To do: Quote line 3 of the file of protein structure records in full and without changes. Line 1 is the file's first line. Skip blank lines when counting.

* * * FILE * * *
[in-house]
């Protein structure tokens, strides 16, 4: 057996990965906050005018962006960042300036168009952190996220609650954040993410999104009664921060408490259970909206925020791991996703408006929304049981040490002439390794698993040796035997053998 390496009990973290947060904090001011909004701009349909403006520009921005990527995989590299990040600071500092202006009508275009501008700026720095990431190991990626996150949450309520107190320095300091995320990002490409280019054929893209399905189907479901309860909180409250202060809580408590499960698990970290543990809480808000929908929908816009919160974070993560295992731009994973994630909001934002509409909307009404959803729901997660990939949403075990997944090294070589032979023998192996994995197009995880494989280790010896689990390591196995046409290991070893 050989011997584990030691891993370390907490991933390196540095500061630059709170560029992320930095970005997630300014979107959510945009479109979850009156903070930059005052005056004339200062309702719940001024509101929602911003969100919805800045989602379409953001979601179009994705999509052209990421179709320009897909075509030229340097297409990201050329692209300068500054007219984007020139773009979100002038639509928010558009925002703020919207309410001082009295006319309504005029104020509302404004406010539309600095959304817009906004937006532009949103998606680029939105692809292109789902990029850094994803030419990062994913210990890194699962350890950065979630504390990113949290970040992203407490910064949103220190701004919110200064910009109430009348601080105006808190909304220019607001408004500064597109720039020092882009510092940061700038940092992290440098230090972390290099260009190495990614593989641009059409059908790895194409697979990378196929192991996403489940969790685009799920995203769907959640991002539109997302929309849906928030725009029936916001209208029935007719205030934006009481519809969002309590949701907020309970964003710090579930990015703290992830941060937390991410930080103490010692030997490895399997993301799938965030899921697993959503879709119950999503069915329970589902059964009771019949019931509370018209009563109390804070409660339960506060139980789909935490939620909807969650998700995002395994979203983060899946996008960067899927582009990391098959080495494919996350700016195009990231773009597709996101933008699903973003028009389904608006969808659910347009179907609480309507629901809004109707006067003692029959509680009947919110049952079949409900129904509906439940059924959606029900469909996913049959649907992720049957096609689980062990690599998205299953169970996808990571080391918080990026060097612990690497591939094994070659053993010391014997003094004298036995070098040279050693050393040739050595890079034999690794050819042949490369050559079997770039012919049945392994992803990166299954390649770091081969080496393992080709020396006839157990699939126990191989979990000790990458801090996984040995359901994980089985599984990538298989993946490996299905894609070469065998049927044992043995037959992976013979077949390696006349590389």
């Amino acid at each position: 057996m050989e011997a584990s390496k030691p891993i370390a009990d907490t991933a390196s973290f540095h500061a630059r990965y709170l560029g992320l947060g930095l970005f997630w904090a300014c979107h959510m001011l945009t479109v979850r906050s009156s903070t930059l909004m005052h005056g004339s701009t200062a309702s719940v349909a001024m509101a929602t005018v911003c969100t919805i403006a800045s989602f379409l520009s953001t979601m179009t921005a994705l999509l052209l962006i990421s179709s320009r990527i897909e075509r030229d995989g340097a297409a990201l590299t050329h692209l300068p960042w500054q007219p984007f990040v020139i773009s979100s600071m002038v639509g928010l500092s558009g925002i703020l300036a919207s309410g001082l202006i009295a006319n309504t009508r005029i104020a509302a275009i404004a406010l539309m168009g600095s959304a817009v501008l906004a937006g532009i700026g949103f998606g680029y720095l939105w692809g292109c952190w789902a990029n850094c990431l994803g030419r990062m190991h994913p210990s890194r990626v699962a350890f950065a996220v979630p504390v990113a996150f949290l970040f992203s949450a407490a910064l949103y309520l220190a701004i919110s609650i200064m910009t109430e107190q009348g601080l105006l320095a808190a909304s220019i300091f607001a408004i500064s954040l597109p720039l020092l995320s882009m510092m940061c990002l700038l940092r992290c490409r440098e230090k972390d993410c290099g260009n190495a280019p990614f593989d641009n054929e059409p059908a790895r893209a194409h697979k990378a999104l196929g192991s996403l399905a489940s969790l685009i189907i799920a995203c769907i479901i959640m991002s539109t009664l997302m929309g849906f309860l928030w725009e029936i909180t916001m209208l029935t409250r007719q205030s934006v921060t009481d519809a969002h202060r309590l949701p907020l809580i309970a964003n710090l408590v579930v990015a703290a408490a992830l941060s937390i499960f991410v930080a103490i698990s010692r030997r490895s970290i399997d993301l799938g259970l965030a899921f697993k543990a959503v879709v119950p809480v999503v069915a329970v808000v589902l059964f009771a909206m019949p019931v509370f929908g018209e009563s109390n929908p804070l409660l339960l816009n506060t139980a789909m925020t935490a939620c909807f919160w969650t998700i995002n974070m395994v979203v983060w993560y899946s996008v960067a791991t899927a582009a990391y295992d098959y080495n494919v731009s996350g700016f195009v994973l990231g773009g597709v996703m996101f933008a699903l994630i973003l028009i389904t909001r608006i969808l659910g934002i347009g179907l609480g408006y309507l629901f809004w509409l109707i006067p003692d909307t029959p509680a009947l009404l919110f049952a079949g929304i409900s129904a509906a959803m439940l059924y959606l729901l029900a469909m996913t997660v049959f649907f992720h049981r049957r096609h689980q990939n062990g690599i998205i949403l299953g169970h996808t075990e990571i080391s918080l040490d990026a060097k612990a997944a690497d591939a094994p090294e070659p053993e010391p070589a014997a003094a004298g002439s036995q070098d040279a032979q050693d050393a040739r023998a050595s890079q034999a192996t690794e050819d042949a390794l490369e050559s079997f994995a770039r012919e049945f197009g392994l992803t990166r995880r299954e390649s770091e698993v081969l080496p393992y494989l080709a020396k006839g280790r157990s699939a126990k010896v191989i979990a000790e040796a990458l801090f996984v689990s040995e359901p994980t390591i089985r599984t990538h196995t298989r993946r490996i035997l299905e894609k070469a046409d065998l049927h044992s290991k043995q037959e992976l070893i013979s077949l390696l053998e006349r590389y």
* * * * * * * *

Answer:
């Amino acid at each position: 057996m050989e011997a584990s390496k030691p891993i370390a009990d907490t991933a390196s973290f540095h500061a630059r990965y709170l560029g992320l947060g930095l970005f997630w904090a300014c979107h959510m001011l945009t479109v979850r906050s009156s903070t930059l909004m005052h005056g004339s701009t200062a309702s719940v349909a001024m509101a929602t005018v911003c969100t919805i403006a800045s989602f379409l520009s953001t979601m179009t921005a994705l999509l052209l962006i990421s179709s320009r990527i897909e075509r030229d995989g340097a297409a990201l590299t050329h692209l300068p960042w500054q007219p984007f990040v020139i773009s979100s600071m002038v639509g928010l500092s558009g925002i703020l300036a919207s309410g001082l202006i009295a006319n309504t009508r005029i104020a509302a275009i404004a406010l539309m168009g600095s959304a817009v501008l906004a937006g532009i700026g949103f998606g680029y720095l939105w692809g292109c952190w789902a990029n850094c990431l994803g030419r990062m190991h994913p210990s890194r990626v699962a350890f950065a996220v979630p504390v990113a996150f949290l970040f992203s949450a407490a910064l949103y309520l220190a701004i919110s609650i200064m910009t109430e107190q009348g601080l105006l320095a808190a909304s220019i300091f607001a408004i500064s954040l597109p720039l020092l995320s882009m510092m940061c990002l700038l940092r992290c490409r440098e230090k972390d993410c290099g260009n190495a280019p990614f593989d641009n054929e059409p059908a790895r893209a194409h697979k990378a999104l196929g192991s996403l399905a489940s969790l685009i189907i799920a995203c769907i479901i959640m991002s539109t009664l997302m929309g849906f309860l928030w725009e029936i909180t916001m209208l029935t409250r007719q205030s934006v921060t009481d519809a969002h202060r309590l949701p907020l809580i309970a964003n710090l408590v579930v990015a703290a408490a992830l941060s937390i499960f991410v930080a103490i698990s010692r030997r490895s970290i399997d993301l799938g259970l965030a899921f697993k543990a959503v879709v119950p809480v999503v069915a329970v808000v589902l059964f009771a909206m019949p019931v509370f929908g018209e009563s109390n929908p804070l409660l339960l816009n506060t139980a789909m925020t935490a939620c909807f919160w969650t998700i995002n974070m395994v979203v983060w993560y899946s996008v960067a791991t899927a582009a990391y295992d098959y080495n494919v731009s996350g700016f195009v994973l990231g773009g597709v996703m996101f933008a699903l994630i973003l028009i389904t909001r608006i969808l659910g934002i347009g179907l609480g408006y309507l629901f809004w509409l109707i006067p003692d909307t029959p509680a009947l009404l919110f049952a079949g929304i409900s129904a509906a959803m439940l059924y959606l729901l029900a469909m996913t997660v049959f649907f992720h049981r049957r096609h689980q990939n062990g690599i998205i949403l299953g169970h996808t075990e990571i080391s918080l040490d990026a060097k612990a997944a690497d591939a094994p090294e070659p053993e010391p070589a014997a003094a004298g002439s036995q070098d040279a032979q050693d050393a040739r023998a050595s890079q034999a192996t690794e050819d042949a390794l490369e050559s079997f994995a770039r012919e049945f197009g392994l992803t990166r995880r299954e390649s770091e698993v081969l080496p393992y494989l080709a020396k006839g280790r157990s699939a126990k010896v191989i979990a000790e040796a990458l801090f996984v689990s040995e359901p994980t390591i089985r599984t990538h196995t298989r993946r490996i035997l299905e894609k070469a046409d065998l049927h044992s290991k043995q037959e992976l070893i013979s077949l390696l053998e006349r590389y």